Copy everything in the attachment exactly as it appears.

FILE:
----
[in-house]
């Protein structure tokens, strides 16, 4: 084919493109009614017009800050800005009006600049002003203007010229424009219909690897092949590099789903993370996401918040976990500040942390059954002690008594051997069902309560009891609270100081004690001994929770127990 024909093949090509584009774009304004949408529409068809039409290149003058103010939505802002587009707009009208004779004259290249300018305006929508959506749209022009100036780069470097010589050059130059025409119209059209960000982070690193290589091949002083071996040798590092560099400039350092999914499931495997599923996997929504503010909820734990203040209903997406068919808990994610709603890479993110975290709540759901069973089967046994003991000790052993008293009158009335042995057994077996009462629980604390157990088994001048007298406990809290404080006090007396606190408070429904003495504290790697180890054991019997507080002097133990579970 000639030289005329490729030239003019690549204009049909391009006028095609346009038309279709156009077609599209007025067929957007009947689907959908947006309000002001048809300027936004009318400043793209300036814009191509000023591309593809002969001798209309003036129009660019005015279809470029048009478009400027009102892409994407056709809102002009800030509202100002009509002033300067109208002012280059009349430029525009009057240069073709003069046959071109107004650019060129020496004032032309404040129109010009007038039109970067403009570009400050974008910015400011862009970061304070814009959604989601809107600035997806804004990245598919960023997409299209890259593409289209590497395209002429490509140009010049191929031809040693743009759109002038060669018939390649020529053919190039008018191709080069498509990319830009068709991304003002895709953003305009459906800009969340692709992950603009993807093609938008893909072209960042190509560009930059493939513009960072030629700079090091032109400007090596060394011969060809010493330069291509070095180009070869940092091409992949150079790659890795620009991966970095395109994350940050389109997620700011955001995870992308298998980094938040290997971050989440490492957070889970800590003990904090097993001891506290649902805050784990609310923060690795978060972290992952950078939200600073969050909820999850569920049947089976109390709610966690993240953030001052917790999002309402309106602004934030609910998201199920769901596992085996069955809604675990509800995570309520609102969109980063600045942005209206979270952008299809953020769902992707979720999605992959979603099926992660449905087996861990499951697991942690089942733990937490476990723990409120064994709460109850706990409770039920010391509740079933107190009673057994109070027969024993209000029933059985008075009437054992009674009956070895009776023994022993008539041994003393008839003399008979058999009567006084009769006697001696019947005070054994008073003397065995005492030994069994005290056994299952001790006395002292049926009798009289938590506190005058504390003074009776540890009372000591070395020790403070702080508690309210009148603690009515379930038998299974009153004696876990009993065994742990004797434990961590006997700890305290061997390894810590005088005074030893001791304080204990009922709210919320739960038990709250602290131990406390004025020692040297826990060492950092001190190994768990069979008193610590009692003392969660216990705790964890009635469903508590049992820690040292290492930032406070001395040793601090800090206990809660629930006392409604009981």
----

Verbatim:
[in-house]
């Protein structure tokens, strides 16, 4: 084919493109009614017009800050800005009006600049002003203007010229424009219909690897092949590099789903993370996401918040976990500040942390059954002690008594051997069902309560009891609270100081004690001994929770127990 024909093949090509584009774009304004949408529409068809039409290149003058103010939505802002587009707009009208004779004259290249300018305006929508959506749209022009100036780069470097010589050059130059025409119209059209960000982070690193290589091949002083071996040798590092560099400039350092999914499931495997599923996997929504503010909820734990203040209903997406068919808990994610709603890479993110975290709540759901069973089967046994003991000790052993008293009158009335042995057994077996009462629980604390157990088994001048007298406990809290404080006090007396606190408070429904003495504290790697180890054991019997507080002097133990579970 000639030289005329490729030239003019690549204009049909391009006028095609346009038309279709156009077609599209007025067929957007009947689907959908947006309000002001048809300027936004009318400043793209300036814009191509000023591309593809002969001798209309003036129009660019005015279809470029048009478009400027009102892409994407056709809102002009800030509202100002009509002033300067109208002012280059009349430029525009009057240069073709003069046959071109107004650019060129020496004032032309404040129109010009007038039109970067403009570009400050974008910015400011862009970061304070814009959604989601809107600035997806804004990245598919960023997409299209890259593409289209590497395209002429490509140009010049191929031809040693743009759109002038060669018939390649020529053919190039008018191709080069498509990319830009068709991304003002895709953003305009459906800009969340692709992950603009993807093609938008893909072209960042190509560009930059493939513009960072030629700079090091032109400007090596060394011969060809010493330069291509070095180009070869940092091409992949150079790659890795620009991966970095395109994350940050389109997620700011955001995870992308298998980094938040290997971050989440490492957070889970800590003990904090097993001891506290649902805050784990609310923060690795978060972290992952950078939200600073969050909820999850569920049947089976109390709610966690993240953030001052917790999002309402309106602004934030609910998201199920769901596992085996069955809604675990509800995570309520609102969109980063600045942005209206979270952008299809953020769902992707979720999605992959979603099926992660449905087996861990499951697991942690089942733990937490476990723990409120064994709460109850706990409770039920010391509740079933107190009673057994109070027969024993209000029933059985008075009437054992009674009956070895009776023994022993008539041994003393008839003399008979058999009567006084009769006697001696019947005070054994008073003397065995005492030994069994005290056994299952001790006395002292049926009798009289938590506190005058504390003074009776540890009372000591070395020790403070702080508690309210009148603690009515379930038998299974009153004696876990009993065994742990004797434990961590006997700890305290061997390894810590005088005074030893001791304080204990009922709210919320739960038990709250602290131990406390004025020692040297826990060492950092001190190994768990069979008193610590009692003392969660216990705790964890009635469903508590049992820690040292290492930032406070001395040793601090800090206990809660629930006392409604009981």